And he always kept in mind who he was writing for when he tackled a song. In the case of The Temptations, Smokey Robinson was writing for five Southern men: tenor Eddie Kendricks and baritone Paul Williams from Birmingham, Alabama; tenor Otis Williams from Texarkana, Texas; bass Melvin Franklin from Montgomery, Alabama; and baritone David Ruffin from Whynot, Mississippi. On stage, they wore clean-cut stylish outfits and they danced smooth and polished steps as precise as their harmonies. In an interview with NPR in 1994, tenor Otis Williams said the late Paul Williams came up with the idea to choreograph their concerts.
"Him being such a showman himself, he said, `Now, fellas, we just can't stand there. We have to dance and move and sell sex 'cause the women like that.' And so that's how we started being noted for our choreography."
Eddie Kendricks sang lead on a number of the group's early hits. But Smokey Robinson sensed that if he wrote a song, the right song, for heartthrob David Ruffin, he'd be launching a new star.
"David Ruffin, I knew, was like this sleeping giant in this group because he had this—it's sort of like a mellow gruff-sounding voice. And all I needed was the right song for his voice and I felt like I would have a smash hit record. So I sat down at the piano to write a song for David Ruffin's voice. So I wanted to make it something that he could belt out, but yet make it melodic and sweet."
"Around the time that Robinson was writing 'My Girl,' the Motown artists were touring the country doing the Motor Town review. On any given night, audiences could see Mary Wells, The Temptations, Marvin Gaye, Stevie Wonder, The Supremes and the Miracles all on the same bill. While on the road, Robinson worked with The Temptations on 'My Girl.'"
"We were playing at the Apollo Theater, and every day in between the shows—at the Apollo Theater, you did four or five shows a day, and in between every show, I would take The Temptations down on the stage where there was a piano, and I would work on "My Girl" with them until they knew it like the back of their hands. And I always let The Temptations make up their own background vocals, because they were always so great at doing their own background vocals. They could all sing so good. So I was just showing David Ruffin how to sing "My Girl" or the melody and what I thought how he should interpret it, and they would be over standing on the side of the piano making up the background vocals."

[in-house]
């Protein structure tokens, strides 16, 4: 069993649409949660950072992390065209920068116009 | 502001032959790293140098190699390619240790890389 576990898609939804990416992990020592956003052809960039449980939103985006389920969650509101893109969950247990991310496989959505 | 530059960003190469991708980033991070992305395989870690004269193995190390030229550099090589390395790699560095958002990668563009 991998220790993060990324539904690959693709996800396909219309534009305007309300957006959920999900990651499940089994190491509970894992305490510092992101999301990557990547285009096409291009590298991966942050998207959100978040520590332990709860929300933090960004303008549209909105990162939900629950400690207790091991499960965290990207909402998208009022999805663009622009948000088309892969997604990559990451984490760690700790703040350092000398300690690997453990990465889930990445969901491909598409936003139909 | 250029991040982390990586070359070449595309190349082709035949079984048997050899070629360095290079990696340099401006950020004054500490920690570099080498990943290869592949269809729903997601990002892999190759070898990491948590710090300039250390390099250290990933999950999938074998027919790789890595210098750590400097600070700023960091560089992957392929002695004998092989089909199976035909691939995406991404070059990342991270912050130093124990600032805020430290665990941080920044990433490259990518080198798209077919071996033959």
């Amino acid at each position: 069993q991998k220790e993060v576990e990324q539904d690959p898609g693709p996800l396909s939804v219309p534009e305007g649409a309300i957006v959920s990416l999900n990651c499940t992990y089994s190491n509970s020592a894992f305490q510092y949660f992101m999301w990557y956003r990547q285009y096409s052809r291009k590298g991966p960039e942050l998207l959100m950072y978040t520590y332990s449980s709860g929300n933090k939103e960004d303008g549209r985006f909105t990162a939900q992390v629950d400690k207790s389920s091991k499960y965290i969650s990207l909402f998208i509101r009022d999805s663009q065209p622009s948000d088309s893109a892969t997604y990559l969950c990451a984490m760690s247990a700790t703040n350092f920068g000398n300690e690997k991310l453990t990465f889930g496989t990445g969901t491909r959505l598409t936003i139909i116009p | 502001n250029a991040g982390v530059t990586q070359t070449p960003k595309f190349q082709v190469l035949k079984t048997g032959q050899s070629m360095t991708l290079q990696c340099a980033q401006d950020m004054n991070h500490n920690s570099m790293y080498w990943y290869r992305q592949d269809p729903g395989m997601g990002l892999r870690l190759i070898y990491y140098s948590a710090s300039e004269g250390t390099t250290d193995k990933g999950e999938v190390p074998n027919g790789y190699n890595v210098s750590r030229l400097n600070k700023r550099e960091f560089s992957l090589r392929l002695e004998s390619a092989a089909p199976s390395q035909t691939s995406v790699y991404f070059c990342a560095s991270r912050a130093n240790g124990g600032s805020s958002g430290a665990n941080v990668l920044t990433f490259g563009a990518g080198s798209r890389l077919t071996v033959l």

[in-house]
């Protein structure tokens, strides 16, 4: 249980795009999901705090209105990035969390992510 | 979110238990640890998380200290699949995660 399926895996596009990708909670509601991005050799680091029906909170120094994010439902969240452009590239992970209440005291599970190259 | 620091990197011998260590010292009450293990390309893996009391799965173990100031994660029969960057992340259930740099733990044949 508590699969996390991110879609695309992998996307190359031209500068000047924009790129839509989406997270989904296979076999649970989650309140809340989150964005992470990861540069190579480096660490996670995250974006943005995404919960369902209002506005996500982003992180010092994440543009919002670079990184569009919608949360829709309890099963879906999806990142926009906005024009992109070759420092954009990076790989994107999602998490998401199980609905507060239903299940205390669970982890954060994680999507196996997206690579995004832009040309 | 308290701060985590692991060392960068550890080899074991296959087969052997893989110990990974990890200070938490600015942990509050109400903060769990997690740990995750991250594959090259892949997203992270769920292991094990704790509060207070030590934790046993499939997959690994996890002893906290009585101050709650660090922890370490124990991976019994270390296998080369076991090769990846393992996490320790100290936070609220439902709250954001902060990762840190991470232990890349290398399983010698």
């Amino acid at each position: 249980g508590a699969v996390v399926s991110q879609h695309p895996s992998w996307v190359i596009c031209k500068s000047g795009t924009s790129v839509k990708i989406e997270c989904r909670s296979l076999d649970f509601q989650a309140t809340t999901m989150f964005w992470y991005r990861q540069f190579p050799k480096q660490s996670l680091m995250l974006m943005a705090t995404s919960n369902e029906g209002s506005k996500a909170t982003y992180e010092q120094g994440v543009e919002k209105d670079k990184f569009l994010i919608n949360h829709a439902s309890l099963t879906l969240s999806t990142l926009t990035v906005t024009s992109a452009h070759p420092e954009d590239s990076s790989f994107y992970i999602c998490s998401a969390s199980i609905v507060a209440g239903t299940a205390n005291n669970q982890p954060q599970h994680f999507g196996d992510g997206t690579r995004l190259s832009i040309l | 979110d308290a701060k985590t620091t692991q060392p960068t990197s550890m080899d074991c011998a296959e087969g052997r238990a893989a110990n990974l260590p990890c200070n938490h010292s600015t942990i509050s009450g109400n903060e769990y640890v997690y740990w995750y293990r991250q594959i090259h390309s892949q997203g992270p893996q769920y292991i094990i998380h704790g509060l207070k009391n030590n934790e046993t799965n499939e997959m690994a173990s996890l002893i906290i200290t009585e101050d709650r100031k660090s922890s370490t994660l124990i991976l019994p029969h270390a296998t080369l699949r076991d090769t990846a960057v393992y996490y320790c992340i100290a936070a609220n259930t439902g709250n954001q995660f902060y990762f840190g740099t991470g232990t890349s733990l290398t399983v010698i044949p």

Back in Detroit, in late 1964, "My Girl" was recorded. Within a month of its release, it shot to number one on both the Pop and R&B charts. There was a rule at Motown: If a songwriter scored a hit for a group, he or she automatically got to write the group's follow-up number. So in 1966, when Robinson's "Get Ready" fell short, songwriter Norman Whitfield stepped in with the first of many hits for the group.
For the next six years, The Temptations continued to record chart climbers, but now the songs, mostly by Whitfield and Barrett Strong, were more political, reflecting the racial tensions of the late 1960s and early '70s. And there were changes beginning in 1968 with the departure of the charismatic David Ruffin. Over the years, many members of the group have come and gone, but the name The Temptations remains and still today draws a crowd. In 1994, Otis Williams, the group's last surviving original member, was asked if one song spans out among The Temptations' 40 years of infectious harmonies.
"I automatically would have to say "My Girl." "My Girl" is so universal that we could not—we tried years ago not to do "My Girl" in the show. We would never do that again. We got cussed out, almost ran off the stage, so it has such a universal appeal."
Universal appeal that is so great, Smokey Robinson still uses "My Girl" in his own performances as the final song in a medley of hits he wrote for The Temptations.